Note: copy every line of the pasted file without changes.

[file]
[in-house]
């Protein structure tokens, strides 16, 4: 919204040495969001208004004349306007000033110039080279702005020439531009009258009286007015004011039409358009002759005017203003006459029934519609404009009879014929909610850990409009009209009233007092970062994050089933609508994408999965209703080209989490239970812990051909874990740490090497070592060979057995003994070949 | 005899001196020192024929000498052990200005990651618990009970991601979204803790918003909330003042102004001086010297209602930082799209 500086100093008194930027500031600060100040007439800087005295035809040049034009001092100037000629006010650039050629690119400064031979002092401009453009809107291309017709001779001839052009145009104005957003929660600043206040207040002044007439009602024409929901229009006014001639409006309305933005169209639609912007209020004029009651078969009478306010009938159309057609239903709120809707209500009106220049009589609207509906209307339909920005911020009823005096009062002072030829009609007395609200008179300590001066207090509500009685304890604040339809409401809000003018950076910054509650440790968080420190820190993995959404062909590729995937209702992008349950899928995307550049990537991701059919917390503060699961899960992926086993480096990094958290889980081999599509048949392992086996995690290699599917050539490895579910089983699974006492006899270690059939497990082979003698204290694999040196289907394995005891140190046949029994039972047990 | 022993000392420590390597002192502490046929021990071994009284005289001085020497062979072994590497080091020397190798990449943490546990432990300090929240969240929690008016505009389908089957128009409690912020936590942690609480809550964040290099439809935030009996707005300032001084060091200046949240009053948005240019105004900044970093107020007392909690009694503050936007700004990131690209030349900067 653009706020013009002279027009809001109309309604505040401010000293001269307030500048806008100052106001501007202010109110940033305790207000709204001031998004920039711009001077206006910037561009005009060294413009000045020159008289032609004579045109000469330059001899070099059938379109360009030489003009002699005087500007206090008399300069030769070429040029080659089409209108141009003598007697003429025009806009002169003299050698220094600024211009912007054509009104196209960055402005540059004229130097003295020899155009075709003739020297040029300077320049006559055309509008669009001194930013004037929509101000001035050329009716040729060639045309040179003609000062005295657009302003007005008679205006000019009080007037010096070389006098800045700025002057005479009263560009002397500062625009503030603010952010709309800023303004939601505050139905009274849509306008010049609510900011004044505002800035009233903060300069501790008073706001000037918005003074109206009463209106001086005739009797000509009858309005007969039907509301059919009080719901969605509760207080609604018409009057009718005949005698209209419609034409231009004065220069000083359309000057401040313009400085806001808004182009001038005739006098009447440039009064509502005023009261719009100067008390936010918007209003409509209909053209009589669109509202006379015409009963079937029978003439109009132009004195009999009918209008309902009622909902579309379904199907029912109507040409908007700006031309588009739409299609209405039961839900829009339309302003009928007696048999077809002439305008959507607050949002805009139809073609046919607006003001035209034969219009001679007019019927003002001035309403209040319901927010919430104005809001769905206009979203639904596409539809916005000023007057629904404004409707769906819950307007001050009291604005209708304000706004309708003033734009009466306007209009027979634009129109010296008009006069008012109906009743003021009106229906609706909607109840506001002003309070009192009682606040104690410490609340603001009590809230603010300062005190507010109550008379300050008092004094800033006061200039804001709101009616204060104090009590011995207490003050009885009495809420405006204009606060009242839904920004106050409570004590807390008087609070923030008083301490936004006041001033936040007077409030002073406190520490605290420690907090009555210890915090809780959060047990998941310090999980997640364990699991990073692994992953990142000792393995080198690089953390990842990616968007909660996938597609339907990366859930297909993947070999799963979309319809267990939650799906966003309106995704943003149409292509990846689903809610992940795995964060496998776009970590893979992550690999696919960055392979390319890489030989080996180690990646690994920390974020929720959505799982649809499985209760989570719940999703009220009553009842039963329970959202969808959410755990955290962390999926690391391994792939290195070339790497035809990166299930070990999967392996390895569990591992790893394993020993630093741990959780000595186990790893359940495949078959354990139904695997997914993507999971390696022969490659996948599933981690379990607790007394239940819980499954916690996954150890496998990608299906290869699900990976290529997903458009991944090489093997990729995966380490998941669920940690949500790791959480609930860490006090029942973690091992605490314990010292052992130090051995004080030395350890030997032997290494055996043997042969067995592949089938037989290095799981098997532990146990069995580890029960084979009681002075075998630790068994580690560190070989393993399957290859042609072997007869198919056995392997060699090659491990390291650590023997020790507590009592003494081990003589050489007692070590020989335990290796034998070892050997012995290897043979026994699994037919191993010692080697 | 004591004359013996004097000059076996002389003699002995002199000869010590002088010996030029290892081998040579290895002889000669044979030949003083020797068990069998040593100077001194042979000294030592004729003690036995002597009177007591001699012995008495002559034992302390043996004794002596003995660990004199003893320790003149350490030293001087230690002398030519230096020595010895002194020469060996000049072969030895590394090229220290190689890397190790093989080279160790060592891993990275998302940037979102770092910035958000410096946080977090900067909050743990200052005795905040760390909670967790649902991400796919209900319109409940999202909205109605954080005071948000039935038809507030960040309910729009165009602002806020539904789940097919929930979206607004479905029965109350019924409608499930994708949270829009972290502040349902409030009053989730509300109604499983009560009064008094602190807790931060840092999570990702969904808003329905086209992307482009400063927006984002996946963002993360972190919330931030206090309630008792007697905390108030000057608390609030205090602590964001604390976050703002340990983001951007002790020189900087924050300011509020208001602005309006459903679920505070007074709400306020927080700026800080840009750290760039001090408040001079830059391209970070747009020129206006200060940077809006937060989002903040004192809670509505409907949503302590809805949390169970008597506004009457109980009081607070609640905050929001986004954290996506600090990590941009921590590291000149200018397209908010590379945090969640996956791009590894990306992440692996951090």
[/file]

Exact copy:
[in-house]
């Protein structure tokens, strides 16, 4: 919204040495969001208004004349306007000033110039080279702005020439531009009258009286007015004011039409358009002759005017203003006459029934519609404009009879014929909610850990409009009209009233007092970062994050089933609508994408999965209703080209989490239970812990051909874990740490090497070592060979057995003994070949 | 005899001196020192024929000498052990200005990651618990009970991601979204803790918003909330003042102004001086010297209602930082799209 500086100093008194930027500031600060100040007439800087005295035809040049034009001092100037000629006010650039050629690119400064031979002092401009453009809107291309017709001779001839052009145009104005957003929660600043206040207040002044007439009602024409929901229009006014001639409006309305933005169209639609912007209020004029009651078969009478306010009938159309057609239903709120809707209500009106220049009589609207509906209307339909920005911020009823005096009062002072030829009609007395609200008179300590001066207090509500009685304890604040339809409401809000003018950076910054509650440790968080420190820190993995959404062909590729995937209702992008349950899928995307550049990537991701059919917390503060699961899960992926086993480096990094958290889980081999599509048949392992086996995690290699599917050539490895579910089983699974006492006899270690059939497990082979003698204290694999040196289907394995005891140190046949029994039972047990 | 022993000392420590390597002192502490046929021990071994009284005289001085020497062979072994590497080091020397190798990449943490546990432990300090929240969240929690008016505009389908089957128009409690912020936590942690609480809550964040290099439809935030009996707005300032001084060091200046949240009053948005240019105004900044970093107020007392909690009694503050936007700004990131690209030349900067 653009706020013009002279027009809001109309309604505040401010000293001269307030500048806008100052106001501007202010109110940033305790207000709204001031998004920039711009001077206006910037561009005009060294413009000045020159008289032609004579045109000469330059001899070099059938379109360009030489003009002699005087500007206090008399300069030769070429040029080659089409209108141009003598007697003429025009806009002169003299050698220094600024211009912007054509009104196209960055402005540059004229130097003295020899155009075709003739020297040029300077320049006559055309509008669009001194930013004037929509101000001035050329009716040729060639045309040179003609000062005295657009302003007005008679205006000019009080007037010096070389006098800045700025002057005479009263560009002397500062625009503030603010952010709309800023303004939601505050139905009274849509306008010049609510900011004044505002800035009233903060300069501790008073706001000037918005003074109206009463209106001086005739009797000509009858309005007969039907509301059919009080719901969605509760207080609604018409009057009718005949005698209209419609034409231009004065220069000083359309000057401040313009400085806001808004182009001038005739006098009447440039009064509502005023009261719009100067008390936010918007209003409509209909053209009589669109509202006379015409009963079937029978003439109009132009004195009999009918209008309902009622909902579309379904199907029912109507040409908007700006031309588009739409299609209405039961839900829009339309302003009928007696048999077809002439305008959507607050949002805009139809073609046919607006003001035209034969219009001679007019019927003002001035309403209040319901927010919430104005809001769905206009979203639904596409539809916005000023007057629904404004409707769906819950307007001050009291604005209708304000706004309708003033734009009466306007209009027979634009129109010296008009006069008012109906009743003021009106229906609706909607109840506001002003309070009192009682606040104690410490609340603001009590809230603010300062005190507010109550008379300050008092004094800033006061200039804001709101009616204060104090009590011995207490003050009885009495809420405006204009606060009242839904920004106050409570004590807390008087609070923030008083301490936004006041001033936040007077409030002073406190520490605290420690907090009555210890915090809780959060047990998941310090999980997640364990699991990073692994992953990142000792393995080198690089953390990842990616968007909660996938597609339907990366859930297909993947070999799963979309319809267990939650799906966003309106995704943003149409292509990846689903809610992940795995964060496998776009970590893979992550690999696919960055392979390319890489030989080996180690990646690994920390974020929720959505799982649809499985209760989570719940999703009220009553009842039963329970959202969808959410755990955290962390999926690391391994792939290195070339790497035809990166299930070990999967392996390895569990591992790893394993020993630093741990959780000595186990790893359940495949078959354990139904695997997914993507999971390696022969490659996948599933981690379990607790007394239940819980499954916690996954150890496998990608299906290869699900990976290529997903458009991944090489093997990729995966380490998941669920940690949500790791959480609930860490006090029942973690091992605490314990010292052992130090051995004080030395350890030997032997290494055996043997042969067995592949089938037989290095799981098997532990146990069995580890029960084979009681002075075998630790068994580690560190070989393993399957290859042609072997007869198919056995392997060699090659491990390291650590023997020790507590009592003494081990003589050489007692070590020989335990290796034998070892050997012995290897043979026994699994037919191993010692080697 | 004591004359013996004097000059076996002389003699002995002199000869010590002088010996030029290892081998040579290895002889000669044979030949003083020797068990069998040593100077001194042979000294030592004729003690036995002597009177007591001699012995008495002559034992302390043996004794002596003995660990004199003893320790003149350490030293001087230690002398030519230096020595010895002194020469060996000049072969030895590394090229220290190689890397190790093989080279160790060592891993990275998302940037979102770092910035958000410096946080977090900067909050743990200052005795905040760390909670967790649902991400796919209900319109409940999202909205109605954080005071948000039935038809507030960040309910729009165009602002806020539904789940097919929930979206607004479905029965109350019924409608499930994708949270829009972290502040349902409030009053989730509300109604499983009560009064008094602190807790931060840092999570990702969904808003329905086209992307482009400063927006984002996946963002993360972190919330931030206090309630008792007697905390108030000057608390609030205090602590964001604390976050703002340990983001951007002790020189900087924050300011509020208001602005309006459903679920505070007074709400306020927080700026800080840009750290760039001090408040001079830059391209970070747009020129206006200060940077809006937060989002903040004192809670509505409907949503302590809805949390169970008597506004009457109980009081607070609640905050929001986004954290996506600090990590941009921590590291000149200018397209908010590379945090969640996956791009590894990306992440692996951090």